• If it were not directly non-responsive to the question, I would recommend eschewing fresh yeast all together. There is absolutely no benefit today. – SAJ14SAJ Dec 10 '13 at 10:39
  • On that we completely agree. – Jolenealaska Dec 10 '13 at 10:42
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    @takrl Buy a tupperware box which can hold 50 of them and store the box in a cupboard, problem solved. The reason why they sell it this way is that this is indeed the option most easy to store. A large package of dry yeast starts ageing once you open it, so people store it in the fridge or freezer once opened, which is less convenient seeing that cupboard space is usually less constrained than freezer space. And live yeast not only eats fridge space, it dies easily. "Converting" a recipe to dry just means to take exactly 1/3 of the given amount in weight and follow the steps as with fresh. – rumtscho Dec 11 '13 at 14:18
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I found this useful: http://www.wessexmill.co.uk/recipe/freezeyeast.html

As soon as I get it home I crumble 12g [of the fresh yeast] into approx 30g (2 dessert spoons) of a ordinary bread flour and mix it up so that I have a dry crumbly mix, and put into a small plastic bag. I do this to approx 70% of the yeast so I have about 50 small bags i.e 1.5kg bag of flour. I then put all the small bags into a big bag and put them in the freezer.

Mixed in with the flour and frozen I find the yeast keeps for a couple of months, it may keep longer, I don't know, I've usually run out by then and started again.

Good Luck

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    The info is useful, but we discourage link-only answers because links have a tendency to go bad, leaving undesirable clutter. I edited in some pertinent information and removed the all-caps, something else we discourage. The info is helpful though, welcome to Seasoned Advice. Check out our Help Center to learn more about the site, and don't hesitate to edit your answer again if you would like to add more to it. – Jolenealaska Dec 15 '14 at 0:32
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Being a Professional Baker Fresh yeast cannot be frozen I have tried it is dead on defrosting and cannot be ressurected with sugar. Neither do I like dried yeast the bread dough is too heavy and takes too long to rise it spoils the taste of the loaf

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I disagree with eschewing fresh yeast. I am trying to make bread like I used to get as a kid in Northern NJ and it is pretty much impossible to get the dried yeast to provide the necessary lift. The recipe I was trying to use shows the cook Dannielle Forrester on "Baking With Julia" using Fresh yeast. I have been using starter added to the water with yeast and proofing it then using it was the water eliminating the adding fresh yeast part. She mixes up the water and flour first then adds the fresh yeast and after kneading it adds the salt. I'm getting the right crust but the inside is just not lifting and making the big holes as it should. So I'm on the definitely use fresh yeast if it is called for side of the question.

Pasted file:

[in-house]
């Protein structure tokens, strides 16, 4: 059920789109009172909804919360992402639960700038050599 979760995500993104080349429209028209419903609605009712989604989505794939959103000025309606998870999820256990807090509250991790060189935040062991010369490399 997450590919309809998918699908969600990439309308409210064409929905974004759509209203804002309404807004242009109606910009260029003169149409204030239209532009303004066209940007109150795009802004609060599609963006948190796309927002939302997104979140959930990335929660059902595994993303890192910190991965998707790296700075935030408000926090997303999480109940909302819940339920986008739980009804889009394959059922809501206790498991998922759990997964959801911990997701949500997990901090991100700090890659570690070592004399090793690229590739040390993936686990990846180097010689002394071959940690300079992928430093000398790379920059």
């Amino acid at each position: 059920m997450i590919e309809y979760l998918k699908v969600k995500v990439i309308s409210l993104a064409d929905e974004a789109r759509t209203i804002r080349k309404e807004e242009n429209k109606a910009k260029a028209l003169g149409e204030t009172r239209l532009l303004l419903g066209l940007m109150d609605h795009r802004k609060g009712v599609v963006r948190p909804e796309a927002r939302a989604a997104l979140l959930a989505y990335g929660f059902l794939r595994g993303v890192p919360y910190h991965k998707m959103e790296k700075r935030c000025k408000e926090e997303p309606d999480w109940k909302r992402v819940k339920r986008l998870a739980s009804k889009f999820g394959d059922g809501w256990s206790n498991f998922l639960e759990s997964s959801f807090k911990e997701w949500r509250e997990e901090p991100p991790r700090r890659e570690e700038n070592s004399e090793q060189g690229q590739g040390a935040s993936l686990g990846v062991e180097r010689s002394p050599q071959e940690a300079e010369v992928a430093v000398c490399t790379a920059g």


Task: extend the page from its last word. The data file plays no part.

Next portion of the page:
I did a lot of searching online and calling yesterday and I am going to have to drive a couple hours to get it from a baker who is willing to sell me some of what he uses but its not on the shelf anywhere I could find in NW Oregon. Pretty much everyone I spoke to had no idea what it was except for this one guy. I found this page in my attempt to fond out how long I can freeze it as that will dictate how much I buy. Maybe 4 months is the conclusion I see so I'll probably only be getting a few ounces. Thanks all

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Anyone who follows grandmas recipes knows that fresh yeast rises better and definitely makes your product taste different and better. Coming from my roots in New York, any baker worth his weight in gold uses fresh yeast in their products. As far as whether you can freeze fresh yeast it is a crap shoot. I have had it rise fine and other times it's has not and you have ruined all your ingredients. My recommendation is always to buy it fresh at the store. Some Wal-mart stores carry it by their biscuits doughs or eggs. Problem is they order to much and is usually out dated. That's why most stores stop carring it. They are loosing money. If they bought smaller quantities more often they would sell more

protected by Community Apr 2 '18 at 7:34